Planetary mission milestones provide key opportunities to engage the public in the day to day work and showcase the value, wonder, and innovative technologies of planetary exploration. The Royal Ontario Museum (ROM), Canada, is designing unique experiences that will allow new audiences to relate to planetary mission results, through direct interaction with planetary materials and data. Through co-creation and collaboration, we aim to encourage STEM and STEAM learning through interactive programs that are interest driven by the participants. Based on these principles, the ROM, in collaboration with the University of Toronto, is hosting a Game Jam event (see http://www.rom.on.ca/en/activities-programs/programs/game-jam). A Game Jam invites creative, motivated, and inspired game developers to work in a collaborative environment over the course of 3 days to create games linked to a theme. This year's theme is "Space Rocks". Video games, fuelled by actual mission data, capture public interest in space and science in a unique and powerful way, giving us new insight into the real challenges we have on Earth and in space. The ROM Game Jam will allow 100 game developers to draw inspiration from our collection of over 100,000 rocks, minerals, and gems, including over 500 martian, lunar, and asteroidal meteorites. Participants will learn about the history of these specimens directly from ROM experts. NASA datasets related to our collection will be highlighted and curated for this event. The games produced during the Game Jam will live on and be featured online and at numerous ROM events throughout the year. Our presentation will highlight lessons learned from this experience, best practices, and future plans.

  6. Informing a Canadian paramedic profile: framing concepts, roles and crosscutting themes.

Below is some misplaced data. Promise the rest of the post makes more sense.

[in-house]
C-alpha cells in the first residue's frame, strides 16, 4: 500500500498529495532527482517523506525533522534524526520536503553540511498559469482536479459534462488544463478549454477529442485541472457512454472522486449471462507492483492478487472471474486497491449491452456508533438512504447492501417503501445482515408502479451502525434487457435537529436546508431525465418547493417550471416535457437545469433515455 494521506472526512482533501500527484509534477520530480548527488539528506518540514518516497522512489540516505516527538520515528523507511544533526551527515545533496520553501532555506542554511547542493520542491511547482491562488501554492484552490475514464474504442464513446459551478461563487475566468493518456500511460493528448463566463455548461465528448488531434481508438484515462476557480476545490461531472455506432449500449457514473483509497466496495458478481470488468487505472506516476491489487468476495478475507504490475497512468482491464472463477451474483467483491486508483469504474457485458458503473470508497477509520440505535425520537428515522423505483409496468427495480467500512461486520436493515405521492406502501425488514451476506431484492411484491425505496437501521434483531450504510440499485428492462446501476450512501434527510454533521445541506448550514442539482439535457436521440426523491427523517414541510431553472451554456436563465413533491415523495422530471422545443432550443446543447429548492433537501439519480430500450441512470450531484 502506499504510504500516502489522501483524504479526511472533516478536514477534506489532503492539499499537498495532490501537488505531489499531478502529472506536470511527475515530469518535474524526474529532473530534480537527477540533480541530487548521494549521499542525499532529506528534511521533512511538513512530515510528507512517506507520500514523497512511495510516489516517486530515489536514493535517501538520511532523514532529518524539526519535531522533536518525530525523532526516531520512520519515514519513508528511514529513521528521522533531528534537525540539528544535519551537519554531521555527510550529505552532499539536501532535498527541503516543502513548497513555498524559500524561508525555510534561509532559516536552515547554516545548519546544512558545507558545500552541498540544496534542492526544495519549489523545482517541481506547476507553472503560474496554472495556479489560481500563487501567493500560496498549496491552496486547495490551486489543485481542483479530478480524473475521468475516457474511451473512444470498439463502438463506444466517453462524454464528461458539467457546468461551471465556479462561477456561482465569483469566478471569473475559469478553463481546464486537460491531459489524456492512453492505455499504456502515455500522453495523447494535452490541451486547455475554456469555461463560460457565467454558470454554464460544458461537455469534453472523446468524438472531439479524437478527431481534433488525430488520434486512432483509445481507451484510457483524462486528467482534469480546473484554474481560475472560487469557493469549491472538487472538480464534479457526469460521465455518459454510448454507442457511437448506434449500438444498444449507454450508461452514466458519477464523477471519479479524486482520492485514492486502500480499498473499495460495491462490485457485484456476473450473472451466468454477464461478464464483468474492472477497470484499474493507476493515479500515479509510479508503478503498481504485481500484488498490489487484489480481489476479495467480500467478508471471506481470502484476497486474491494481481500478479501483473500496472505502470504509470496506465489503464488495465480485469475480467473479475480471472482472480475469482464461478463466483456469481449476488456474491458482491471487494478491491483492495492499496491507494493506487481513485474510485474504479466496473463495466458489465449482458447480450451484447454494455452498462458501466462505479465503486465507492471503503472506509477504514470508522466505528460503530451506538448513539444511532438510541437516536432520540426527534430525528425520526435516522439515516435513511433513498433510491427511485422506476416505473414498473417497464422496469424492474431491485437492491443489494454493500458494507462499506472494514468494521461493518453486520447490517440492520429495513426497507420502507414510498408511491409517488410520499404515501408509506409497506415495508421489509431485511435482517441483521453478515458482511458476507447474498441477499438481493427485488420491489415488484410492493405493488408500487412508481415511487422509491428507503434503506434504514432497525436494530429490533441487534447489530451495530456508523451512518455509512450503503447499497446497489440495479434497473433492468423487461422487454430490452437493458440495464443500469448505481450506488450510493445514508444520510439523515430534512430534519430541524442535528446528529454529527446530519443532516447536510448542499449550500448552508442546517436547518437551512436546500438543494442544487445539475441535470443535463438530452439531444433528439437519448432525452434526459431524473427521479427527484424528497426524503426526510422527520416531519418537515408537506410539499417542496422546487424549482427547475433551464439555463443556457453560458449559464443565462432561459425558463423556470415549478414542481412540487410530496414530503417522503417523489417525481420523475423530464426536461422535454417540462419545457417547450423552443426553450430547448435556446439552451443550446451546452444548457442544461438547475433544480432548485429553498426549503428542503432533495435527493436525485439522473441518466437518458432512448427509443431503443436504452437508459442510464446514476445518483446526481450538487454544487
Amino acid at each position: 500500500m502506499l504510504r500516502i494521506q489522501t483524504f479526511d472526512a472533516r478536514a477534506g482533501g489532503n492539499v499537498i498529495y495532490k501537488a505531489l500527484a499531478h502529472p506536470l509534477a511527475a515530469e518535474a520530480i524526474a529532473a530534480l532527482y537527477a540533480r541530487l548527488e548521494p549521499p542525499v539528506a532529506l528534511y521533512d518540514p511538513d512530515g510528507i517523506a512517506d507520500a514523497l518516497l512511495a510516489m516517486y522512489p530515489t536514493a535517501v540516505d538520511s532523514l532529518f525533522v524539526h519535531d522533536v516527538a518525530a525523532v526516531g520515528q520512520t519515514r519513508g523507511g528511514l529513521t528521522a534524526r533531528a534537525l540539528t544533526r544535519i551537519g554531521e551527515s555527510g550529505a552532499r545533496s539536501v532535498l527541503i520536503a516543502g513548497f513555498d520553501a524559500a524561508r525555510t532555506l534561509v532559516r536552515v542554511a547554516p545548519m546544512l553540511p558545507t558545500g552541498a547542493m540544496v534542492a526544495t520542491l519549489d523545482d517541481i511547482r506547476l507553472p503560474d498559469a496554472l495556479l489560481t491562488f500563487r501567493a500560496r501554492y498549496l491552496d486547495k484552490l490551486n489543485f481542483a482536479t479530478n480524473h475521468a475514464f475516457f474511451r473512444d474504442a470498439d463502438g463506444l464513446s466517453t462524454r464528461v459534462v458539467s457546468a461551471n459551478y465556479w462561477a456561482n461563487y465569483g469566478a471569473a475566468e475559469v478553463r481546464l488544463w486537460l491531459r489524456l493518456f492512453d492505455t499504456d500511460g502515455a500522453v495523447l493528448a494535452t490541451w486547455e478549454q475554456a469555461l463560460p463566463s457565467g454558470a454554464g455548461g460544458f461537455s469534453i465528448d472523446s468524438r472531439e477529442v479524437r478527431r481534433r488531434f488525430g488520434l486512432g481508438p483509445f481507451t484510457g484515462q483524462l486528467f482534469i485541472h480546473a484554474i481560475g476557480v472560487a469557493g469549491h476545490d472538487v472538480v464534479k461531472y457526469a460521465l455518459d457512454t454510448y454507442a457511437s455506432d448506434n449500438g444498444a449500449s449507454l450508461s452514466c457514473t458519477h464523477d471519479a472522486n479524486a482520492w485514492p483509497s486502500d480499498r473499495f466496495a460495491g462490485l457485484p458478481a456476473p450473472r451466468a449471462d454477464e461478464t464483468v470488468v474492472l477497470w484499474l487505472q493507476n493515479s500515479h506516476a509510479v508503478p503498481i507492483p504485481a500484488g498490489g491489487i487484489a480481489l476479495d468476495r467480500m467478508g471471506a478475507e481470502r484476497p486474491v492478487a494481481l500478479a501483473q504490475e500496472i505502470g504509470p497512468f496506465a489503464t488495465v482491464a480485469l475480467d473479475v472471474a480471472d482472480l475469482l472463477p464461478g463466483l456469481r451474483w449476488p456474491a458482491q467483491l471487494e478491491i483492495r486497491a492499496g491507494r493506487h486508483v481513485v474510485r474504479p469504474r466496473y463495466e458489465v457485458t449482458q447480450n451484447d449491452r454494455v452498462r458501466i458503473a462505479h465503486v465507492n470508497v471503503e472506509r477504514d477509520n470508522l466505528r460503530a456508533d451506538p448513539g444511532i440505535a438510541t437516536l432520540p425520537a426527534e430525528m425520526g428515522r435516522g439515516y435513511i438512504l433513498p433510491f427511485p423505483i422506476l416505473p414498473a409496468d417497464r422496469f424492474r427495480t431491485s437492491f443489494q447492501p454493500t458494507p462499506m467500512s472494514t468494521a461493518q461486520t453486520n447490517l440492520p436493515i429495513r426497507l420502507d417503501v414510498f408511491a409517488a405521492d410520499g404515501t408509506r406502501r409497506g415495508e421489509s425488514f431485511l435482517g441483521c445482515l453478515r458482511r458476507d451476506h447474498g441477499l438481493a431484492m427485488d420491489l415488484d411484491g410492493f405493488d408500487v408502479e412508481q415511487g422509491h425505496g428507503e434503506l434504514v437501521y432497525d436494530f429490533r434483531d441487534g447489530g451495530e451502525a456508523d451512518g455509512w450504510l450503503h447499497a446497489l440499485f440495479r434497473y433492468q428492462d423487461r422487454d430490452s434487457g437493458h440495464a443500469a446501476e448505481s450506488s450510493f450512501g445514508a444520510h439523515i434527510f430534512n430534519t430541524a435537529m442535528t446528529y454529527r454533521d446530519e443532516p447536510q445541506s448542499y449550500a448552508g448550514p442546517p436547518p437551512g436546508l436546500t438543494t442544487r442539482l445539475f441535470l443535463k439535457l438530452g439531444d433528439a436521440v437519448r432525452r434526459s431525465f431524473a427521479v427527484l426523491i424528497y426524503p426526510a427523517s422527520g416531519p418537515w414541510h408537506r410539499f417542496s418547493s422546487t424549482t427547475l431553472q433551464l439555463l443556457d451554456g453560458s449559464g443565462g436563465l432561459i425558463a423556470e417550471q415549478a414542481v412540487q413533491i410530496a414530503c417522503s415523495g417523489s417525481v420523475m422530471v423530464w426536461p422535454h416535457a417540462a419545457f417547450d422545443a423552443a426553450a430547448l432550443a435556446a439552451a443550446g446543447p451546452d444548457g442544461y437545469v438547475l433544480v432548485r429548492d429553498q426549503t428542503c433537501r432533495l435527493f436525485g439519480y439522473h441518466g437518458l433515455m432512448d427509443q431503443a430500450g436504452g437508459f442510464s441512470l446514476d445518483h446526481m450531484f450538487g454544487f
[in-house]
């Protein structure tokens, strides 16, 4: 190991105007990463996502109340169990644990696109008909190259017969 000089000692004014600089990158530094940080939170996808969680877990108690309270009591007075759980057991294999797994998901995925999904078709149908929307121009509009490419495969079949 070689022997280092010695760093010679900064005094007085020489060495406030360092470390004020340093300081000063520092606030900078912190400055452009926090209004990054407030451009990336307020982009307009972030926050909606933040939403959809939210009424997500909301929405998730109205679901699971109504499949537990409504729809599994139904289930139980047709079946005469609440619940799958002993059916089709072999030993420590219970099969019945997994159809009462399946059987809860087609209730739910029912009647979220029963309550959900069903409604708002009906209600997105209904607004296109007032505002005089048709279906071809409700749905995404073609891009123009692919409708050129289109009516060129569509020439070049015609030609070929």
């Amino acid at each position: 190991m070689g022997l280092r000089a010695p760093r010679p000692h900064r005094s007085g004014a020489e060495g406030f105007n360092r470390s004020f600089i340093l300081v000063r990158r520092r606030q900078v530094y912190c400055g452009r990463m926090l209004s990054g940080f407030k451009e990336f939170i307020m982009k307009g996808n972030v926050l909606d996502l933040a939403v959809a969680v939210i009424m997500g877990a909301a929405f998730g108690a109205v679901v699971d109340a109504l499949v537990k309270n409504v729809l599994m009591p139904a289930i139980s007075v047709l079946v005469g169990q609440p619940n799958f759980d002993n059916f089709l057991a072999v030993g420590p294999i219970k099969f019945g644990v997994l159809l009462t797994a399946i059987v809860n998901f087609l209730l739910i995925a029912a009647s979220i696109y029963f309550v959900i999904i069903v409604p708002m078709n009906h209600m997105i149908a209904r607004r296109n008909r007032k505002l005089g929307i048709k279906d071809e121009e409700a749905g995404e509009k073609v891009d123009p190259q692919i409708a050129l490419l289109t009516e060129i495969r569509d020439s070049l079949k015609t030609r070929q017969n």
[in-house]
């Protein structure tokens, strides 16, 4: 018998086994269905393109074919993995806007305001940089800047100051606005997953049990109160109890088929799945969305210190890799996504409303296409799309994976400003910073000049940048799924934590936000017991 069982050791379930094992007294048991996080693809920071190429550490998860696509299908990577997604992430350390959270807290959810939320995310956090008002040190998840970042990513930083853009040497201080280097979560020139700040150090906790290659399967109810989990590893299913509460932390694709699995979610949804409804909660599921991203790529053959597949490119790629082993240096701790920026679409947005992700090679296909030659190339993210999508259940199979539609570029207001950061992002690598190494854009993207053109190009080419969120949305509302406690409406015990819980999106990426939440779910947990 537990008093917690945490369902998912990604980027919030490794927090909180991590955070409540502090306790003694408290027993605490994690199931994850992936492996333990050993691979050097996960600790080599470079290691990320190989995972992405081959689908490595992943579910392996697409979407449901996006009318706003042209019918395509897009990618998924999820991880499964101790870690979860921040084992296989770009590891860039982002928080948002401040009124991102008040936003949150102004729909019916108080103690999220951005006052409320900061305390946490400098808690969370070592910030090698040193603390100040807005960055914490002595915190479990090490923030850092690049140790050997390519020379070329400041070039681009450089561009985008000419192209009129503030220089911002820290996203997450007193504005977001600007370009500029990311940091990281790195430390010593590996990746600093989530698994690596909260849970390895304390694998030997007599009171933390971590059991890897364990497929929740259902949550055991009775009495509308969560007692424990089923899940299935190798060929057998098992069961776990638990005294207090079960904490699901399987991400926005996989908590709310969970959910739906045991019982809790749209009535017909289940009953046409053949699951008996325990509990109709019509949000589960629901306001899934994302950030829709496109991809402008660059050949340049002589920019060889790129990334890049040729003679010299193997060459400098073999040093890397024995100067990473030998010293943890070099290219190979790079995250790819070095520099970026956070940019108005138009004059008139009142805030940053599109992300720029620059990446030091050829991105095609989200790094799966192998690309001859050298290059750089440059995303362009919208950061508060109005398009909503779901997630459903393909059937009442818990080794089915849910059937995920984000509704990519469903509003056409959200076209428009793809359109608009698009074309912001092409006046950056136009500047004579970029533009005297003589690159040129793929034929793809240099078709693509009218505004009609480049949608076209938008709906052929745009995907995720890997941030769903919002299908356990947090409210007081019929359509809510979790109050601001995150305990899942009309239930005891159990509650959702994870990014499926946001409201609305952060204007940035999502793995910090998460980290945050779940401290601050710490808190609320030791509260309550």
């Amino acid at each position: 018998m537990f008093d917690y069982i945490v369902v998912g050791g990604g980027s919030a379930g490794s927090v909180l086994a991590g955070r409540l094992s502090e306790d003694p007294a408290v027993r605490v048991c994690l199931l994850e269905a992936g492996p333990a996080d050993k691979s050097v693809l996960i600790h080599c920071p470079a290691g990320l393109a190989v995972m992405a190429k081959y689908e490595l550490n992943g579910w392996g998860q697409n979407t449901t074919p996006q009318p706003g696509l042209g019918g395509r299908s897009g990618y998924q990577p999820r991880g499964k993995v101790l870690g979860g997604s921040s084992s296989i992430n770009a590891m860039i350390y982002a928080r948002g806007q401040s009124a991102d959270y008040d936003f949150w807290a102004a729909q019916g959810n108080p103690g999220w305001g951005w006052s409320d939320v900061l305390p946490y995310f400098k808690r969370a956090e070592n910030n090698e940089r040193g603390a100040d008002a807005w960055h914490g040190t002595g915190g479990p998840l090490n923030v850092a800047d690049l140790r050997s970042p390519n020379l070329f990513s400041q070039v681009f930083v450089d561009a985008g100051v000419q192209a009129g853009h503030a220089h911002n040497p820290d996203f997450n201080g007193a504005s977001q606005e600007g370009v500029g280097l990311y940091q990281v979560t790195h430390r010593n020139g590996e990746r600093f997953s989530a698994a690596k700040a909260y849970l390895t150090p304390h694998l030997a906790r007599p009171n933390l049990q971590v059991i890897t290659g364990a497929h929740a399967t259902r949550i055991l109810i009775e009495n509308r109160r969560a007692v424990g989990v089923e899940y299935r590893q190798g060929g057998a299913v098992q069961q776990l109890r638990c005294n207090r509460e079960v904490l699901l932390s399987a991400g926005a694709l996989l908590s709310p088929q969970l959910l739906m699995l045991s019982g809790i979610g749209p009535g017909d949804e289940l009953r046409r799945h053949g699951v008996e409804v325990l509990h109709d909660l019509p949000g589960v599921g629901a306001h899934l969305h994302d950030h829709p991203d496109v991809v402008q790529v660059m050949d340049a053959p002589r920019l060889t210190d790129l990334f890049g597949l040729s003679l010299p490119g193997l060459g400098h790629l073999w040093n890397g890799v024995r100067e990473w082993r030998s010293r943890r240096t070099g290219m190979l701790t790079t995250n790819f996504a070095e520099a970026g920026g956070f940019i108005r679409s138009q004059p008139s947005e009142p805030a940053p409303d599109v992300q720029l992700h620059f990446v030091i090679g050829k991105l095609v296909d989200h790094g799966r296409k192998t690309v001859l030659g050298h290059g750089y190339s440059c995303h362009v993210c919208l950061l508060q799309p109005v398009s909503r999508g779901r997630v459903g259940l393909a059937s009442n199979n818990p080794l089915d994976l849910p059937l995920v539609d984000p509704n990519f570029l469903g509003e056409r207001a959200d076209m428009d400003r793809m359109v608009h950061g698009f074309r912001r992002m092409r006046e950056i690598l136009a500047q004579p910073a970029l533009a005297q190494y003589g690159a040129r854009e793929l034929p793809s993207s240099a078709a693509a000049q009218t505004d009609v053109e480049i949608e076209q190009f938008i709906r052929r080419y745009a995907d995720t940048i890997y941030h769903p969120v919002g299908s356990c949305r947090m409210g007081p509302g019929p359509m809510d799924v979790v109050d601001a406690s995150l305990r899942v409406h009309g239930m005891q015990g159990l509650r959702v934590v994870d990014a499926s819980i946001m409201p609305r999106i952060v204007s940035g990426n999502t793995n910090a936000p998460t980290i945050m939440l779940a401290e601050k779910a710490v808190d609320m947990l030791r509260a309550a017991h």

Science.gov (United States)

    Tavares, Walter; Bowles, Ron; Donelon, Becky

    2016-09-07

    Paramedicine is a rapidly evolving health profession with increasing responsibilities and contributions to healthcare. This rapid growth has left the profession with unclear professional and clinical boundaries. Existing defining frameworks may no longer align with the practice of paramedicine or expectations of the public. The purpose of this study was to explore the roles paramedics in Canada are to embody and that align with or support the rapid and ongoing evolution of the profession. We used a concurrent mixed methods study design involving a focused discourse analysis (i.e., analysis of language used to describe paramedics and paramedicine) of peer reviewed and grey literature (Phase 1) and in-depth one-on-one semi-structured interviews with key informants in Canadian paramedicine (Phase 2). Data from both methods were analyzed simultaneously throughout and after being merged using inductive thematic analysis. Saturation was reached after 99 national and international grey and peer reviewed publications and 20 in depth interviews with stakeholders representing six provinces, seven different service/agency types, 11 operational roles and seven provider roles. After merging both data sets three framing concepts, six roles and four crosscutting themes emerged that may be significant to both present-day practice and aspirational. Framing concepts, which provide context, include variable contexts or practice, embedded relationships and a health and social continuum. Roles include clinician, health and social advocate, team member, educator, professional and reflective practitioner. Crosscutting themes including patient safety, adaptability, compassion and communication appear to exist in all roles. The paramedic profession is experiencing a shift that appears to deviate or at least place a tension on traditional views or models of practice. Underlying and evolving notions of practice are resulting in intended or actual clinical and professional boundaries that may

  7. Ocean energy: key legal issues and challenges

    International Nuclear Information System (INIS)

    Wright, Glen; Rochette, Julien; O'Hagan, Anne Marie; De Groot, Jiska; Leroy, Yannick; Soininen, Niko; Salcido, Rachael; Castelos, Montserrat Abad; Jude, Simon; Kerr, Sandy

    2015-01-01

    Ocean energy is a novel renewable energy resource being developed as part of the push towards a 'Blue Economy'. The literature on ocean energy has focused on technical, environmental, and, increasingly, social and political aspects. Legal and regulatory factors have received less attention, despite their importance in supporting this new technology and ensuring its sustainable development. In this Issue Brief, we set out some key legal challenges for the development of ocean energy technologies, structured around the following core themes of marine governance: (i) international law; (ii) environmental impacts; (iii) rights and ownership; (iv) consenting processes; and (v) management of marine space and resources. (authors)